Medal. (2022). Consult tool benefits. The Medical Algorithms Company Limited. Retrieved 24
September 2022 from
Olakotan, O. O., & Yusof, M. M. (2020). Evaluating the alert appropriateness of clinical decision
support systems in supporting clinical workflow. Journal Of Biomedical
Informatics, 106(3), 103-124.
RAMP (2022). Essential medical support: Smart. Accessible. Simple. Retrieved 24 September
2022 from
Sandhu, S., Lin, A. L., Brajer, N., Sperling, J., Ratliff, W., Bedoya, A. D., … & Sendak, M. P.
(2020). Integrating a machine learning system into clinical workflows: qualitative
study. Journal of Medical Internet Research, 22(11), e22421.
Sutton, R. T., Pincock, D., Baumgart, D. C., Sadowski, D. C., Fedorak, R. N., & Kroeker, K. I.
(2020). An overview of clinical decision support systems: Benefits, risks, and strategies
for success. NPJ Digital Medicine, 3(1), 1-10.
Vijayalakshmi, S., Gayathri, S. P., & Janarthanan, S. (2021). Blockchain security for artificial
intelligence-based clinical decision support tool. In Internet of Things, Artificial
Intelligence and Blockchain Technology (pp. 209-240). Springer, Cham.
Healthcare Information Technology: Telehealth
Julie Thenethaysong
California Baptist University
HCA330: Health Information Systems
Dr. Bryan Schneider
Healthcare Information Technology: Telehealth
Healthcare information technology (HIT) uses computer software and hardware to
process data and make decisions in healthcare. HIT stores, transmit, retrieves, and applies healthrelated data, information, and expertise—the uses of health information technology span from
simple charting to complicated decision assistance and medical device integration (Piscotty,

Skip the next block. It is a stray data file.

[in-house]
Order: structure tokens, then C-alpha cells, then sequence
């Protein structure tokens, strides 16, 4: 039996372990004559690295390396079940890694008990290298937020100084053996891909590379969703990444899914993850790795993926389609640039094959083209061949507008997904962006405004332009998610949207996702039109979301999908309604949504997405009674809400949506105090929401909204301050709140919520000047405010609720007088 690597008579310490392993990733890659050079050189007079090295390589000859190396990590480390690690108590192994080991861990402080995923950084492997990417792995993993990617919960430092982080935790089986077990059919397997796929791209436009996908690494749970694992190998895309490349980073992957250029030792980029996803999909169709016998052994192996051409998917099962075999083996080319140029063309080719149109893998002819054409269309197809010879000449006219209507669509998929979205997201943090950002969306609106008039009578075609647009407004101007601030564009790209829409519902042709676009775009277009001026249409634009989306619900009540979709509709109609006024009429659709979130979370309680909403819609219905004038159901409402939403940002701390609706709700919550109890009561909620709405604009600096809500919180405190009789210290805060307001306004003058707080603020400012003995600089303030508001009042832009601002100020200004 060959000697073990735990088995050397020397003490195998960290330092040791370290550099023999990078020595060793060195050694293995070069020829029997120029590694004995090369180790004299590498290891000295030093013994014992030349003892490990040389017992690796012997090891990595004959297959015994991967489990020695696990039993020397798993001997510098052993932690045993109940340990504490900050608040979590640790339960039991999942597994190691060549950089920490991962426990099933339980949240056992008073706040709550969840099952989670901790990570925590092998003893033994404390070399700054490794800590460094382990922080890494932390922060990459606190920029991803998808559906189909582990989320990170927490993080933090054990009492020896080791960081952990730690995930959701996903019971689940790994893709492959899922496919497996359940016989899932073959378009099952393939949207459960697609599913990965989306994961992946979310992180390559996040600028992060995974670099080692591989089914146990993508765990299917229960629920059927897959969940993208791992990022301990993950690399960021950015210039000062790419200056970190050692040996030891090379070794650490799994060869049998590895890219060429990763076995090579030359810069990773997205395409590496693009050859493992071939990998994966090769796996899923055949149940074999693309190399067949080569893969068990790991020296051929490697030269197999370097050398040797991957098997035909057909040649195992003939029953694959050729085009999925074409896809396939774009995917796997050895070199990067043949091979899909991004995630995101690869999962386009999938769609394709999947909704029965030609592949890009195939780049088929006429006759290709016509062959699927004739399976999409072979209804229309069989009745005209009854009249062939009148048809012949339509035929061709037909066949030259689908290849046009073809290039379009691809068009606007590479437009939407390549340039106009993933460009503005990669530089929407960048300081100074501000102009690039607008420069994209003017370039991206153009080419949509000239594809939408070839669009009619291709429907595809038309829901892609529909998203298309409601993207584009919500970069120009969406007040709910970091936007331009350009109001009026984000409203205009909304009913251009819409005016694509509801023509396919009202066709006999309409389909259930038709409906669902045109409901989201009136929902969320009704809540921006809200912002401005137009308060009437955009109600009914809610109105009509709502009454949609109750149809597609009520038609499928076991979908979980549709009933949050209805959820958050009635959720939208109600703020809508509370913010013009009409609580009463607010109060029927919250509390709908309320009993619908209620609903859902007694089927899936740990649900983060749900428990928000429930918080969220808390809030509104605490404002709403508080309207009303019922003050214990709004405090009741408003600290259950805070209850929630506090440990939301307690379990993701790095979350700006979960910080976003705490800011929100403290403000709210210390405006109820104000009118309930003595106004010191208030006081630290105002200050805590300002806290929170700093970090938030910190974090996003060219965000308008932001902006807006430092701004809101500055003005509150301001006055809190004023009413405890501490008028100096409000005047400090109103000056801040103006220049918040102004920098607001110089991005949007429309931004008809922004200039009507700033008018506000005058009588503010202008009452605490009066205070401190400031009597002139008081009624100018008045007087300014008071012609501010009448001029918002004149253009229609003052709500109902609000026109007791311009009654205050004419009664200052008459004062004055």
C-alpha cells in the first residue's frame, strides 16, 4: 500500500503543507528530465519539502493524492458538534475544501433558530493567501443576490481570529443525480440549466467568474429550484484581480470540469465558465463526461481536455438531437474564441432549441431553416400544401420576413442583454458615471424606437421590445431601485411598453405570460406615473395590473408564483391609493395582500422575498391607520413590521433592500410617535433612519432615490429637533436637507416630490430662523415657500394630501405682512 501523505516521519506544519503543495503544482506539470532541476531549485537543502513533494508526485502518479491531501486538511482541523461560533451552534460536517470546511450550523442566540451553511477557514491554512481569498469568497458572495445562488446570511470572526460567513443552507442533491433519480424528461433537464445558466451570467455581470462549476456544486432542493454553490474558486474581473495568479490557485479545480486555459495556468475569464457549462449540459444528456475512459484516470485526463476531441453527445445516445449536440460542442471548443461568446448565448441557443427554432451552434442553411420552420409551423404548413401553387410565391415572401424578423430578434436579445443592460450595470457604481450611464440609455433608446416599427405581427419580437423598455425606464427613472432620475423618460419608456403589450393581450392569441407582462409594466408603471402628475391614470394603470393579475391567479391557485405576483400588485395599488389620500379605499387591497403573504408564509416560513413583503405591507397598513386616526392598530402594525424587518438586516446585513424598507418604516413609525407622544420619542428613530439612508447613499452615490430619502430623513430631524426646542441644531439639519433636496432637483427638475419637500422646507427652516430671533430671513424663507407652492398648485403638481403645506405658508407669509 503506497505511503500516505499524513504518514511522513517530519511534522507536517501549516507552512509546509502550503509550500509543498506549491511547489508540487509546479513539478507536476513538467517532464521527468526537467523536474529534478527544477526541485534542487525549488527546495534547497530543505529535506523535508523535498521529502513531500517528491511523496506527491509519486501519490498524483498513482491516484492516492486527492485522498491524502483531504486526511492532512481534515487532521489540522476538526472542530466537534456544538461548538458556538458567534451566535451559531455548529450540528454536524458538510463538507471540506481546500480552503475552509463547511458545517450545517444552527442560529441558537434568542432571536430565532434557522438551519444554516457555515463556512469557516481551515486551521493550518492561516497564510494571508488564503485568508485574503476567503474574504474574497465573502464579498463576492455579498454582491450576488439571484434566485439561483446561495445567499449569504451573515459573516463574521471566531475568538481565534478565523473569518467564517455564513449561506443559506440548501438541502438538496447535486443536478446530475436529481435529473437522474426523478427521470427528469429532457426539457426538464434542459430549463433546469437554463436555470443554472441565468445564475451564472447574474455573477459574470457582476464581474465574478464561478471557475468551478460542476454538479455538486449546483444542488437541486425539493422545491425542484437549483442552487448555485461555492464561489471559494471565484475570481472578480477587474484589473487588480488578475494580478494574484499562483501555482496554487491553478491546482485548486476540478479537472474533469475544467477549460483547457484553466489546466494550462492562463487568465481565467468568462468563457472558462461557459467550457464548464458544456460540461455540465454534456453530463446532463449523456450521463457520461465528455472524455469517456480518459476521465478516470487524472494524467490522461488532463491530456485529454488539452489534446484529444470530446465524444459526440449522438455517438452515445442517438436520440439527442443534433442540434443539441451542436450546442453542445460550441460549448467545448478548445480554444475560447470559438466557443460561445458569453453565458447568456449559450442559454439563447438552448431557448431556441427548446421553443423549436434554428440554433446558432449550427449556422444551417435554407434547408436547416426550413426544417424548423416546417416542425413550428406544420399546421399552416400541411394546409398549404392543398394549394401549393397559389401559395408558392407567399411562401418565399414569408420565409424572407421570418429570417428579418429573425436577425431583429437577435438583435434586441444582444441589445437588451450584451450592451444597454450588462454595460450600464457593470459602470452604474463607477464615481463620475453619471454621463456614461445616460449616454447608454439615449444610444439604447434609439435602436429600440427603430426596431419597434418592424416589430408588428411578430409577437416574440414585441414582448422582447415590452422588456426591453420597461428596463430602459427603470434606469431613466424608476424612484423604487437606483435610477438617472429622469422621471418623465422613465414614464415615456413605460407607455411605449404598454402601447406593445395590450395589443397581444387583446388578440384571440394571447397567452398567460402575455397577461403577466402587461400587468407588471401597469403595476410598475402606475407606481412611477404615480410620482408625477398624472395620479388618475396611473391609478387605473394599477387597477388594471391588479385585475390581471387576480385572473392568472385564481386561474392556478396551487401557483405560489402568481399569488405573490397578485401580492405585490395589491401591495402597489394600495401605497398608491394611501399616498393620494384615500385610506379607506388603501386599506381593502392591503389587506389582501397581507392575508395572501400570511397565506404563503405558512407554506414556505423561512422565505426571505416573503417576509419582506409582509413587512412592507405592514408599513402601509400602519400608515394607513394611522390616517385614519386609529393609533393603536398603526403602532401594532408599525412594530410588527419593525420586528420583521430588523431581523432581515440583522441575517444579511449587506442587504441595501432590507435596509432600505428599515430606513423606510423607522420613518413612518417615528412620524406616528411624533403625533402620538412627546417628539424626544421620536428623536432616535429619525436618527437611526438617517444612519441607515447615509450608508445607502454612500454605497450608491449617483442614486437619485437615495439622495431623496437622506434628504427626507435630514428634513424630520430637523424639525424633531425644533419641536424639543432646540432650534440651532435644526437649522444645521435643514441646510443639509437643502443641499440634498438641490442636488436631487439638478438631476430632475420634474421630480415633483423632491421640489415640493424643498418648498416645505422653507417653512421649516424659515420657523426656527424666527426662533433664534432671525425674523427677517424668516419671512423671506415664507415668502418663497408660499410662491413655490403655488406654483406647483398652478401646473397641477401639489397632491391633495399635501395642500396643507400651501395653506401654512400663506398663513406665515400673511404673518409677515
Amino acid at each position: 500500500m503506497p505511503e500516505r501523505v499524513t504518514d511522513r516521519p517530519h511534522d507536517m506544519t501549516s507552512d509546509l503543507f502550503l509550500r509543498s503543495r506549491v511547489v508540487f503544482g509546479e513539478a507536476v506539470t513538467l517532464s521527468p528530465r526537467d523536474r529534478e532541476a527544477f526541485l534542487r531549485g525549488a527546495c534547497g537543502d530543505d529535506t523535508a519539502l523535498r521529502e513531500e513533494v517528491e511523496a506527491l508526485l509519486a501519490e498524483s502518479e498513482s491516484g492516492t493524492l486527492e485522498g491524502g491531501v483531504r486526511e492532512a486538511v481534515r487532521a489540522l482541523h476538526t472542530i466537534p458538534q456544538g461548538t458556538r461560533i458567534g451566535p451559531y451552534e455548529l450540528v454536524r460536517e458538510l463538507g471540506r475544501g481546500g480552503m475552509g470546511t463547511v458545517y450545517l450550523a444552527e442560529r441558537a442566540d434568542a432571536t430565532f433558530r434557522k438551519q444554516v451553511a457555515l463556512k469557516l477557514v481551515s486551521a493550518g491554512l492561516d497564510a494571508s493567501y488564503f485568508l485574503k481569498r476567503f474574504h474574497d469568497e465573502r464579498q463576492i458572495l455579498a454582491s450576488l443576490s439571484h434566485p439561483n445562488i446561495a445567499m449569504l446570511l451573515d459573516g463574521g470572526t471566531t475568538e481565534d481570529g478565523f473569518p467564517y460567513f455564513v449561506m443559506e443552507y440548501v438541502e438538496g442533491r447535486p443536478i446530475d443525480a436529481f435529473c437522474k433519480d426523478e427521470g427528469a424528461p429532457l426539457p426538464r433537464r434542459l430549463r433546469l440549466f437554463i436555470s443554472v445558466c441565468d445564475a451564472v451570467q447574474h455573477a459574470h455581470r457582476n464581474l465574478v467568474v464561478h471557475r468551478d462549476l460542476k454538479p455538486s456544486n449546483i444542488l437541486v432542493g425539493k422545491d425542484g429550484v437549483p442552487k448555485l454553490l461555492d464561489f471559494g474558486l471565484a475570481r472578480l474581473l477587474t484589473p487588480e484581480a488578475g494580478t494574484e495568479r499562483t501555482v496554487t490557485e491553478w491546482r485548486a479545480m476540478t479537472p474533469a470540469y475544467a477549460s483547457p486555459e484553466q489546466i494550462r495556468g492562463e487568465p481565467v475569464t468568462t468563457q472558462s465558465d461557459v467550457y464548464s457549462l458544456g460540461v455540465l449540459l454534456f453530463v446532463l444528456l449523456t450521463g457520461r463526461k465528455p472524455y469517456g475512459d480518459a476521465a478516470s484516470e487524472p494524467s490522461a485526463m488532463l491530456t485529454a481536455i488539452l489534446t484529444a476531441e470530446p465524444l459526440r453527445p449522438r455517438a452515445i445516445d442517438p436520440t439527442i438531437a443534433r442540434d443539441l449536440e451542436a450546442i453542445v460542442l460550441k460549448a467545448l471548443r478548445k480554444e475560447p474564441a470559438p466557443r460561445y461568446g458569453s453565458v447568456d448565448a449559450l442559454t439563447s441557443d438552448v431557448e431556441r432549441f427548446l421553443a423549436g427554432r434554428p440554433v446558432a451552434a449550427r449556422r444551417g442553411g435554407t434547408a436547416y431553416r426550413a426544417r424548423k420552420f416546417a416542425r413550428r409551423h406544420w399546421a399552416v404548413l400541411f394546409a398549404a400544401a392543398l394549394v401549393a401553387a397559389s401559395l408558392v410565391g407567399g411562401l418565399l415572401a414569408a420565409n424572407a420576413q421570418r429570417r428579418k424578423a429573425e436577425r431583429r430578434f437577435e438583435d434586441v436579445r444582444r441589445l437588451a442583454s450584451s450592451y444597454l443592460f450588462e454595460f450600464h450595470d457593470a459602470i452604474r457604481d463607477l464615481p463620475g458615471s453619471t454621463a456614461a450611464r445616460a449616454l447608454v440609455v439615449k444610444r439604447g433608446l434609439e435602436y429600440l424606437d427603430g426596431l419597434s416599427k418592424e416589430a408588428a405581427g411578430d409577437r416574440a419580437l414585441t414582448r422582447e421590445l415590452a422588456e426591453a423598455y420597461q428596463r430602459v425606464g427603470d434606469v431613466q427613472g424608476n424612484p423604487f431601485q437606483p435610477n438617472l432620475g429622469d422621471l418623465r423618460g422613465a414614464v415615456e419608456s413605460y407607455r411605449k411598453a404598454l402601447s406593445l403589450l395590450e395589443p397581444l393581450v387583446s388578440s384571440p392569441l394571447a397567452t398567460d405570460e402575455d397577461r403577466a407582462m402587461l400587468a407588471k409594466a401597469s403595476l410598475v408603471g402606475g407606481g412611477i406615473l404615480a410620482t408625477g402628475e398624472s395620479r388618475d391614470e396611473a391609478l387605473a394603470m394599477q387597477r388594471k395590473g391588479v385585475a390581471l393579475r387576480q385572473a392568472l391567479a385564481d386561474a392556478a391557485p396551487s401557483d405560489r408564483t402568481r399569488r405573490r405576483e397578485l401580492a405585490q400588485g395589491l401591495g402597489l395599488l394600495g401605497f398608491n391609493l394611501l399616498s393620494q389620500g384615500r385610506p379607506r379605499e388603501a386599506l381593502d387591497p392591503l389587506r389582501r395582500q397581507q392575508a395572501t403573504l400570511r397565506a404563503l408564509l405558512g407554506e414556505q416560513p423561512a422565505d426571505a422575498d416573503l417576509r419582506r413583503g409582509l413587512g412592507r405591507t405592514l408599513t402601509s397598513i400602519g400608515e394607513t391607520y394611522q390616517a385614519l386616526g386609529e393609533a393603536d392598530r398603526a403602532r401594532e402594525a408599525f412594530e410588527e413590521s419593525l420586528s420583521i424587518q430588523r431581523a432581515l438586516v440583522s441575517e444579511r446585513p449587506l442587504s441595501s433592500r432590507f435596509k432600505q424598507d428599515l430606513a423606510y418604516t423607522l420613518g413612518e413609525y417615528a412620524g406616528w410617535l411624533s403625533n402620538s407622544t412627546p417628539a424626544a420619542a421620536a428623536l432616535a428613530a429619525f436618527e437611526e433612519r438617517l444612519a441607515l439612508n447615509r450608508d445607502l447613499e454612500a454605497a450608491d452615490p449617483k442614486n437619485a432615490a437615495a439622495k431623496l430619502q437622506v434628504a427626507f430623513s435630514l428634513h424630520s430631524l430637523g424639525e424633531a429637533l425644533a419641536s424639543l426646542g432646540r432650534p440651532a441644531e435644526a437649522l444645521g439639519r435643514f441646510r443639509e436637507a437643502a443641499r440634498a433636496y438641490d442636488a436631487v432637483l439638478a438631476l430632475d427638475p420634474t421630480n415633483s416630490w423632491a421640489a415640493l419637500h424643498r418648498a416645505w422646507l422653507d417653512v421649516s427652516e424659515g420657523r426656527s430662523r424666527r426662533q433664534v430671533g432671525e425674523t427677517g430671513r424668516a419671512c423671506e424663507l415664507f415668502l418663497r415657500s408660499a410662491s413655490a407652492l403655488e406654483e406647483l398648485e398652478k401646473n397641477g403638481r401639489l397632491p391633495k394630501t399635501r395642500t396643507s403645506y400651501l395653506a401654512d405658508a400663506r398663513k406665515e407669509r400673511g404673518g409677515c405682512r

Kalisch & Gracey, 2015). Due to advances in health I.T., adverse drug reactions, prescription
errors, and noncompliance with practice guidelines have decreased, ultimately benefiting
patients. To that end, this paper analyzes Telehealth and reviews its potential opportunities and
limitations. Telehealth provides and facilitates health services, such as healthcare data services,
medical treatment, patient plus provider education, and self-care, using digital communication
and telecommunications technology. Telehealth technologies include real-time video
conferencing, mobile health applications, and remote patient monitoring (RPM). However,
“telemedicine” and “telehealth” are commonly used interchangeably. However, “Telehealth”
refers to a more extensive range of online healthcare activities and services (Piscotty, Kalisch &
Gracey, 2015). Telehealth allows physicians and patients to connect by video or phone; hence, it
is advantageous for both health and convenience. More physicians now offer to “see” patients via
mobile device or computer. Technological advancements have made telemedicine more
accessible to individuals who may not consider themselves computer literate (Mastrian &
McGonigle, 2017). Patients may seek a virtual consultation with a practitioner, physician, or
therapist via Telehealth.
Background, history, and founding organization of Telehealth
The discovery of radio in the early nineteenth century profoundly impacted human
communication. Numerous imaginative people were moved by radio’s surprising increase in
popularity in various disciplines (from the arts to the military). They imagined a day when
patients might get medical treatment through the radio. In a 1924 edition of Radio News
Magazine, the picture of a doctor treating a patient through video call is accompanied by the
headline “The Radio Doctor-Maybe!” At the time, it was only the wild speculation of one editor,
but 90 years later, it all came true (Mort, May & Williams, 2003).
In the 1940s, radiography images were sent 24 miles over a telephone line in
Pennsylvania, marking the first secure electronic communication of medical data. In the 1950s, a
Canadian physician employed this approach to construct a teleradiology system deployed in and
around Montreal. As these preferences grew in popularity, motion pictures were produced, and
as cutting-edge film technology advanced, considerable attention was given to video medicine.